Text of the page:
The accountant used the existing health system to get cured—he went to a number of different specialists, and spent $6,000, to get everything sorted out. Bonifer Googled his symptoms for a few hours, and found a YouTube video of a treatment known as the Epley Maneuver. Then, in a move that will strike fear into the hearts of the insurance companies and malpractice-fearing physicians alike, he followed the instructions in the video and cured himself.

And in that anecdote is both the great hope and challenge facing the future of the health care. It's one that the doctors of the future will have to weigh carefully.

Read more about the Doctor of the Future
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  • Kevin Ohannessian

    Noah, I'm the woman at this panel who blogged about her hip replacement. I had the same reaction as you did to the clear amount of interest in social media for health care. But I also was amazed at Mike Bonifer's trust in the YouTube video. I don't know if I would have had the courage to go as far as he did. But I am very encouraged at the power of informed patients.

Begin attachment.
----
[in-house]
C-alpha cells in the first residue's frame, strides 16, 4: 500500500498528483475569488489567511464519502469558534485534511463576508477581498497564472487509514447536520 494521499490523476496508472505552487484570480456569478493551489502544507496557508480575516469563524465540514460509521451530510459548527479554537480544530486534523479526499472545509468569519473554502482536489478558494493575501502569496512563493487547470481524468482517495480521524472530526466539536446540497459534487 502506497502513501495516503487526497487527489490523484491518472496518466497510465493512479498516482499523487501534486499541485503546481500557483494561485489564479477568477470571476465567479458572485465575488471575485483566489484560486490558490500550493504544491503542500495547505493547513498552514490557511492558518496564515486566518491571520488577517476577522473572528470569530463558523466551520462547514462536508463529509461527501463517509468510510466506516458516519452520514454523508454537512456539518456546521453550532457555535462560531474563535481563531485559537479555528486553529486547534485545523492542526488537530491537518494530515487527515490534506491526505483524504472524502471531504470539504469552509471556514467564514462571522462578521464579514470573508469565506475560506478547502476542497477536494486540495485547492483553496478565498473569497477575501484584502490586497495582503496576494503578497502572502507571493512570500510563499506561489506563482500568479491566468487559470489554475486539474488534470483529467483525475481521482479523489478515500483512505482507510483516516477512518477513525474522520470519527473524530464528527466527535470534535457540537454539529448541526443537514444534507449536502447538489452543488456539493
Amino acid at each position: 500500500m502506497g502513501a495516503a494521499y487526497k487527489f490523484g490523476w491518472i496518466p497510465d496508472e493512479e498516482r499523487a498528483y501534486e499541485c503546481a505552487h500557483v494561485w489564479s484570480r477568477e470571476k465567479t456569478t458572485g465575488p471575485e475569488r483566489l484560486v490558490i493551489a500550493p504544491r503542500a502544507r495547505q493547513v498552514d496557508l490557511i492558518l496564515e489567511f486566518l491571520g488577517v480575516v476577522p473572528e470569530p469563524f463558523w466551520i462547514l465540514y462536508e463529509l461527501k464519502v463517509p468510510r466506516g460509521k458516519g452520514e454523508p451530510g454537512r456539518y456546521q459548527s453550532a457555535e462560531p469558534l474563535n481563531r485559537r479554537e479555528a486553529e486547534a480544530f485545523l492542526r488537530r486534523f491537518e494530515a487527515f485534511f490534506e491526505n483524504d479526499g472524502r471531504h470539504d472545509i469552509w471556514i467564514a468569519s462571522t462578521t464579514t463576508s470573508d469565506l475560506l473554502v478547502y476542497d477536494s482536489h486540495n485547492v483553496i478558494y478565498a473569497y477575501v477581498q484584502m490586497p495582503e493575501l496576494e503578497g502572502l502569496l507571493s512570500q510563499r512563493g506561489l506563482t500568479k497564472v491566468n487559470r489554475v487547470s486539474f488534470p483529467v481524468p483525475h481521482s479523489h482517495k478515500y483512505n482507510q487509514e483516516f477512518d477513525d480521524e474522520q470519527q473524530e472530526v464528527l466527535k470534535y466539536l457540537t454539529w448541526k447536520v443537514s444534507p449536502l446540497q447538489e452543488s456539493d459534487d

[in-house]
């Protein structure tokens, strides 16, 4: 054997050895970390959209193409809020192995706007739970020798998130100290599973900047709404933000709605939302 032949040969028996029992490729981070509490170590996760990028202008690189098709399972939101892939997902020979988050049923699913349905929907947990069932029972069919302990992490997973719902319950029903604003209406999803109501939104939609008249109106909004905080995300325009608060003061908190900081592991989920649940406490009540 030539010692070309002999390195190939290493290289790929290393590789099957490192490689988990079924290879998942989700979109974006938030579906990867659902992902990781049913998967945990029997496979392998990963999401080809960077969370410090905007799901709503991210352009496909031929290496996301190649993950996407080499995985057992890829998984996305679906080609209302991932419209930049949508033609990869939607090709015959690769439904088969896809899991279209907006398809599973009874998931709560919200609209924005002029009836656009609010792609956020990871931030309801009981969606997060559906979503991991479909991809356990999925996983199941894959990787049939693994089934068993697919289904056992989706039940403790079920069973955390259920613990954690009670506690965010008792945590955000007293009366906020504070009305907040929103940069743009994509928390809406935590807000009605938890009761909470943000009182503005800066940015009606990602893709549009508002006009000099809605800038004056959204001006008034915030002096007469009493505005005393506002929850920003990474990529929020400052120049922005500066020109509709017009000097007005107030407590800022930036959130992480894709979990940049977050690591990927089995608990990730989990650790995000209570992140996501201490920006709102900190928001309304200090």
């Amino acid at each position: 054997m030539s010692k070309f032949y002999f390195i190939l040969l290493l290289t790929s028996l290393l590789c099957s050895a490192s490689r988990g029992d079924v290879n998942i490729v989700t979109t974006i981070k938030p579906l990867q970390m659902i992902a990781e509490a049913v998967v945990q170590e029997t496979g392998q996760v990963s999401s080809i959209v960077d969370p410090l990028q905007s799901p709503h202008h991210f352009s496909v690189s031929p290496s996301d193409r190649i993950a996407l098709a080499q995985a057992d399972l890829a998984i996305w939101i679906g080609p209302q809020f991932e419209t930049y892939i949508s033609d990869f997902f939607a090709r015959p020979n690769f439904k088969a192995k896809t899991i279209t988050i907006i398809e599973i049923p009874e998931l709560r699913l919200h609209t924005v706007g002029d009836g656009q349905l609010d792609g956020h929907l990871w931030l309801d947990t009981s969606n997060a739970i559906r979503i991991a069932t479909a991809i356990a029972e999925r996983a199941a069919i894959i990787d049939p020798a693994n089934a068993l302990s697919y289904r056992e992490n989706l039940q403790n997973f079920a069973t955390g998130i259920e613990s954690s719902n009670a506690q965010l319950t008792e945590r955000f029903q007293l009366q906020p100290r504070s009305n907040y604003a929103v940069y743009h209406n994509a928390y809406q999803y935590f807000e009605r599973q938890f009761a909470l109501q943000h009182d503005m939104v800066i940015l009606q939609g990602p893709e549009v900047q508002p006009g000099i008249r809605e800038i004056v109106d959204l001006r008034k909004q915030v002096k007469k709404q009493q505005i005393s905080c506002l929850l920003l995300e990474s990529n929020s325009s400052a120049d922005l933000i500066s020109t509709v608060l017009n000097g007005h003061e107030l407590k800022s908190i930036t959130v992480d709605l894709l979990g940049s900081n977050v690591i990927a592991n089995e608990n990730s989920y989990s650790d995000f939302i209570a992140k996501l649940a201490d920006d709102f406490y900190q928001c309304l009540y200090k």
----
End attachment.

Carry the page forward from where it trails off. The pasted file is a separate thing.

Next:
• Noah Robischon

    Thanks everyone for your replies. Mike, there is a middle ground here, which I'm glad you acknowledge. My father, who also suffers from some form of BPPV, does tons of research online before visiting his doctors. He's an informed patient and that allows him to more easily navigate the healthcare maze--as Francine mentions above. Yet the doctors still tend to be very disconnected from him, and it's clear to me that this can be overcome with the technological tools we have available today.

  • MIke Bonifer

    Noah, thanks for the link. I would like to make a couple of things crystal clear about my self-diagnosis. If the information I'd found online had not aligned PERFECTLY with the symptoms I felt, especially at the very onset of the BPPV (a 'breaking away' feeling as crystals in the inner ear dislodge; also i was in a yoga class when it happened and there were many online citations of inversions, sometimes after yoga, as the trigger) AND if the Epley Maneuver had not been so simple and non-threatening (3 minutes, lie on a bed, change head positions every 30 seconds, sit up) I would not have attempted such a thing. Those two factors--alignment of online data with my symptoms; and an easy, non-invasive treatment--were key to my decision to self-diagnose and self-treat the BPPV. Otherwise, I'd probably have been at my doctor the next day, hoping like hell it wasn't a brain tumor.

    I agree with you about the excitement swirling around the room in that SXSW session. It was vertiginous in its own way! Here's my description of it on the GameChangers blog:


  • Dave Durenberger